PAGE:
Risk glossary


Machine learning

Machine learning is the current application of the concept of artificial intelligence. Machine learning is a process by which software develops its own models to analyse a given set of data. Models are usually statistical and are used to classify or regress data. They are constructed by adjusting parameters so as to minimise a specified error function.

Machine learning can be split into supervised learning and unsupervised learning. In the first family of techniques, which include Bayesian regression and random forests, a machine is given a set of example data and told what the desired output is, so it can work out a way to derive that solution from the data. In the far less common unsupervised learning, a machine is given complex data and instructed to find a pattern in it, completely unaided. Unsupervised learning might involve determining the distance – or the similarity – between data points according to some metric and grouping them accordingly.

Deep learning is a qualitatively different technique, which can be both supervised and unsupervised. Neural networks, inspired by the workings of the brain, are key deep-learning models. They consist of a system of neurons, which are individual processors, connected by flows of data. Each neuron takes input data and performs a non-linear transformation on that data. It then passes on that transformed data to the next column of neurons. A neuron gives a weight to each set of data being passed to it by a different neuron. These weights are calibrated according to the entire system’s performance – neural connections that increase performance are given greater weight while those having less of an effect are given smaller weights.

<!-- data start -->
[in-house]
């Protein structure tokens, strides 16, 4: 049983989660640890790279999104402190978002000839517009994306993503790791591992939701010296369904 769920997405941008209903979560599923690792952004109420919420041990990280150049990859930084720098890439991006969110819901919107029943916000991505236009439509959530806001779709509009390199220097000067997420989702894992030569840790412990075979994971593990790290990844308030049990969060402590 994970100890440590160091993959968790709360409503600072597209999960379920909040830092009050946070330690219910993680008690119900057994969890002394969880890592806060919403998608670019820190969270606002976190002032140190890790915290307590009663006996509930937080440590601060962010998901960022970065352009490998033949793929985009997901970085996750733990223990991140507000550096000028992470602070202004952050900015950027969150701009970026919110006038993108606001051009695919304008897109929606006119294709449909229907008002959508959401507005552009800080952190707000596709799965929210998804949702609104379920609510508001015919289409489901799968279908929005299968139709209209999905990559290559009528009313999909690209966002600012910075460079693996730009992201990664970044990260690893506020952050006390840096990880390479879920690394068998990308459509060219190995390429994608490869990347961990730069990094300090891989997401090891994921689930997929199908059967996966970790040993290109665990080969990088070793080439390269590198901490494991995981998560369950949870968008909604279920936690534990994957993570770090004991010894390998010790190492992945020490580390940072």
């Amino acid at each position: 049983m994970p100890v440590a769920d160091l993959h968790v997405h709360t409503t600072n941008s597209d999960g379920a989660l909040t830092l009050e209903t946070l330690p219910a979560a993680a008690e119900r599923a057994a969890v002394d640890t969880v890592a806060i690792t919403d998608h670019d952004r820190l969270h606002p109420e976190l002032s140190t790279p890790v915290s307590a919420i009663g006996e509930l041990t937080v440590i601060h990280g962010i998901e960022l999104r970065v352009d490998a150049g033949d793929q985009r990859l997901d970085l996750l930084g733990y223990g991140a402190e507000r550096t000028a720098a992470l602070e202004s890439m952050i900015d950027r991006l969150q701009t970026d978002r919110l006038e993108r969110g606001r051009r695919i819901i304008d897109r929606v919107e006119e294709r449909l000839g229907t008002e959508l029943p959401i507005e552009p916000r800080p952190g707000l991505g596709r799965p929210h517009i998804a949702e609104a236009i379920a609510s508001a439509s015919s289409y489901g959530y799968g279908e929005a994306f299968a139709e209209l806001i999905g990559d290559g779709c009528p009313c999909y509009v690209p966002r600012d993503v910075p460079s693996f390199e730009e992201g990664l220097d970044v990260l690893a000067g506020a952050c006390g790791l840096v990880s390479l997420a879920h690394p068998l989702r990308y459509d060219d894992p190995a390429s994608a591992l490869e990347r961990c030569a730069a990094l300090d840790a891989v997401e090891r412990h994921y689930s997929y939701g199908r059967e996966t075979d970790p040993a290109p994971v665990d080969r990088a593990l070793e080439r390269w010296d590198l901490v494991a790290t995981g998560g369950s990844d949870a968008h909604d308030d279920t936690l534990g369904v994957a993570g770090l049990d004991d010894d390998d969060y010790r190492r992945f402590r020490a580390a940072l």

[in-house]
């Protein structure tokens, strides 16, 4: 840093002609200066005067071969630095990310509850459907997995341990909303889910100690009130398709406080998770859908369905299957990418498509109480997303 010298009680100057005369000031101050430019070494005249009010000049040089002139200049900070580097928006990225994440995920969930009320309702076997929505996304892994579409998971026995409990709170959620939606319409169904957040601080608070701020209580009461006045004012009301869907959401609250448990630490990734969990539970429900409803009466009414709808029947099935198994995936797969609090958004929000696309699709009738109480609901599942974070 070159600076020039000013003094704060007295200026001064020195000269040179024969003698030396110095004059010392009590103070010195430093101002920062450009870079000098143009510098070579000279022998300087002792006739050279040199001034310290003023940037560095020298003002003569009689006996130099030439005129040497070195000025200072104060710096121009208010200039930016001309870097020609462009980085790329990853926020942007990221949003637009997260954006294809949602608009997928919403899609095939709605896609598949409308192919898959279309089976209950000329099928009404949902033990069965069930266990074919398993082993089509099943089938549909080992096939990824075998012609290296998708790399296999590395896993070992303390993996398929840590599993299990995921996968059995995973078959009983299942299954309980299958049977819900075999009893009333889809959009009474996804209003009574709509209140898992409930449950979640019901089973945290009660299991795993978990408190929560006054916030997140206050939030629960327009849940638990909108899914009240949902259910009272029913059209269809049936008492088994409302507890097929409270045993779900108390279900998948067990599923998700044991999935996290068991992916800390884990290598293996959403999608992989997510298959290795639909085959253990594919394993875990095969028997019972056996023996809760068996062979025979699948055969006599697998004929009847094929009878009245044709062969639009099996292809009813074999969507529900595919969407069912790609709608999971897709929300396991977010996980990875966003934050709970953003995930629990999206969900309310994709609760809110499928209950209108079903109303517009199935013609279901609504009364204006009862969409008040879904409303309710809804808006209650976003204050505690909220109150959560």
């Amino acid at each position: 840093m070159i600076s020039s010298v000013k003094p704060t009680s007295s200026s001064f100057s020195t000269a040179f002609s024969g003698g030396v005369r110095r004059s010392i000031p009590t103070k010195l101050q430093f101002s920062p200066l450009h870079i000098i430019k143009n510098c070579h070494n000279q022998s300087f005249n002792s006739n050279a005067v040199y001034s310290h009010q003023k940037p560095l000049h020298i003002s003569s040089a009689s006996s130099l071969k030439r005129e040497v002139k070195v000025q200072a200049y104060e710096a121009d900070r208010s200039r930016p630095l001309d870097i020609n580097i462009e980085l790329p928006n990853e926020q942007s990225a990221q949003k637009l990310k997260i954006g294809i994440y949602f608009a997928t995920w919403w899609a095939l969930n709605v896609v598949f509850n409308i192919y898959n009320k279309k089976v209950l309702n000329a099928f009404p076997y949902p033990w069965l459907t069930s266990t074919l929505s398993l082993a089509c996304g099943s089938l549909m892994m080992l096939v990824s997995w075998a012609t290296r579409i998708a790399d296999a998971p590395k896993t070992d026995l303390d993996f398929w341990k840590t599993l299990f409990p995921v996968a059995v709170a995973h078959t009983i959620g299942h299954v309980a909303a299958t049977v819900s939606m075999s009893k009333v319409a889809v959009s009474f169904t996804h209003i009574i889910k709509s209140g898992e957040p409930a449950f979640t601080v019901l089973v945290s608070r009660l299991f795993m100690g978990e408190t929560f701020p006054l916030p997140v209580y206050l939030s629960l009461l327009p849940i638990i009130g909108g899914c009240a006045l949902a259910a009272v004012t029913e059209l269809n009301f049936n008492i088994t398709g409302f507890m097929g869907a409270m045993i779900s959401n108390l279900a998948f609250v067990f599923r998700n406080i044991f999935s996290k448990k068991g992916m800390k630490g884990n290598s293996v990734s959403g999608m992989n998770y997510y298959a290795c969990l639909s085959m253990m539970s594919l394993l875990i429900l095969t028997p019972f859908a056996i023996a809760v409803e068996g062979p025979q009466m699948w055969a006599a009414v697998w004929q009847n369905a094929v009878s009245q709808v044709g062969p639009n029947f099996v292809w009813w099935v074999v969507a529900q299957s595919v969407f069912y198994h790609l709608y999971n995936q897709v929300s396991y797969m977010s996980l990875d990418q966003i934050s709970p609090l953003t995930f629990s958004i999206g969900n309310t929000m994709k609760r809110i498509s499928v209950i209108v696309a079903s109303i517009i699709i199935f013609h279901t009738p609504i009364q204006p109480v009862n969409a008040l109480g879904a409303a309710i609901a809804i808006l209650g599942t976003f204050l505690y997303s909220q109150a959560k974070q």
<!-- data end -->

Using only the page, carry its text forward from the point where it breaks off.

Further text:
Another technique is reinforcement learning, which tries to train the machine, through a large number of simulations, to choose the best course of action in a particular environment. For example, once trade volume or volatility reach a specified threshold, the machine trained in this way knows to trade certain amounts of an asset so as to achieve a goal, such as minimising transaction costs.

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